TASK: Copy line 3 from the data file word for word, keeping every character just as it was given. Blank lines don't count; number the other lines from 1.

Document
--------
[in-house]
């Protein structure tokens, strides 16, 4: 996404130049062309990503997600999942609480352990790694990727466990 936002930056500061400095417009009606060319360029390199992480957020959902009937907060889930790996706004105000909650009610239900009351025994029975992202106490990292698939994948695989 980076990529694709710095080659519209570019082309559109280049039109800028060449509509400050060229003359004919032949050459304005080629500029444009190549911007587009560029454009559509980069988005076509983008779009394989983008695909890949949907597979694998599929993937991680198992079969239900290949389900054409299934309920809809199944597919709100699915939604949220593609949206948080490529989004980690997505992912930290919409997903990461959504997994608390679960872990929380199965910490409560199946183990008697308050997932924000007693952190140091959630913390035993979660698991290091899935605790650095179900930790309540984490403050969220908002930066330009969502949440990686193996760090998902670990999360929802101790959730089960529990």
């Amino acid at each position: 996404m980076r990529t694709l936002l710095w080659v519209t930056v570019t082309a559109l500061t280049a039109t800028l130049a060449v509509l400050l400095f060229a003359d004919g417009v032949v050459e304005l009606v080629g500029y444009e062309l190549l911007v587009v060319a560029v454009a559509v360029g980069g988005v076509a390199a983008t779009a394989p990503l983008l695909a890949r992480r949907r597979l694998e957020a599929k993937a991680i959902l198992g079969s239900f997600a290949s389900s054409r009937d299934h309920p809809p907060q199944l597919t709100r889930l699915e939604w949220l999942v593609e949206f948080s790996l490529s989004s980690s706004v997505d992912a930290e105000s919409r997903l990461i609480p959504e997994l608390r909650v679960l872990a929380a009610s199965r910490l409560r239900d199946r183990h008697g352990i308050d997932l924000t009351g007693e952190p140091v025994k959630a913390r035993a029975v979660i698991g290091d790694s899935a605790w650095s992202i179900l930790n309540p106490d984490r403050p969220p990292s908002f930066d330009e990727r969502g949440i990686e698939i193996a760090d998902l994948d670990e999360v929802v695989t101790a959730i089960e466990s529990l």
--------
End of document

């Amino acid at each position: 996404m980076r990529t694709l936002l710095w080659v519209t930056v570019t082309a559109l500061t280049a039109t800028l130049a060449v509509l400050l400095f060229a003359d004919g417009v032949v050459e304005l009606v080629g500029y444009e062309l190549l911007v587009v060319a560029v454009a559509v360029g980069g988005v076509a390199a983008t779009a394989p990503l983008l695909a890949r992480r949907r597979l694998e957020a599929k993937a991680i959902l198992g079969s239900f997600a290949s389900s054409r009937d299934h309920p809809p907060q199944l597919t709100r889930l699915e939604w949220l999942v593609e949206f948080s790996l490529s989004s980690s706004v997505d992912a930290e105000s919409r997903l990461i609480p959504e997994l608390r909650v679960l872990a929380a009610s199965r910490l409560r239900d199946r183990h008697g352990i308050d997932l924000t009351g007693e952190p140091v025994k959630a913390r035993a029975v979660i698991g290091d790694s899935a605790w650095s992202i179900l930790n309540p106490d984490r403050p969220p990292s908002f930066d330009e990727r969502g949440i990686e698939i193996a760090d998902l994948d670990e999360v929802v695989t101790a959730i089960e466990s529990l």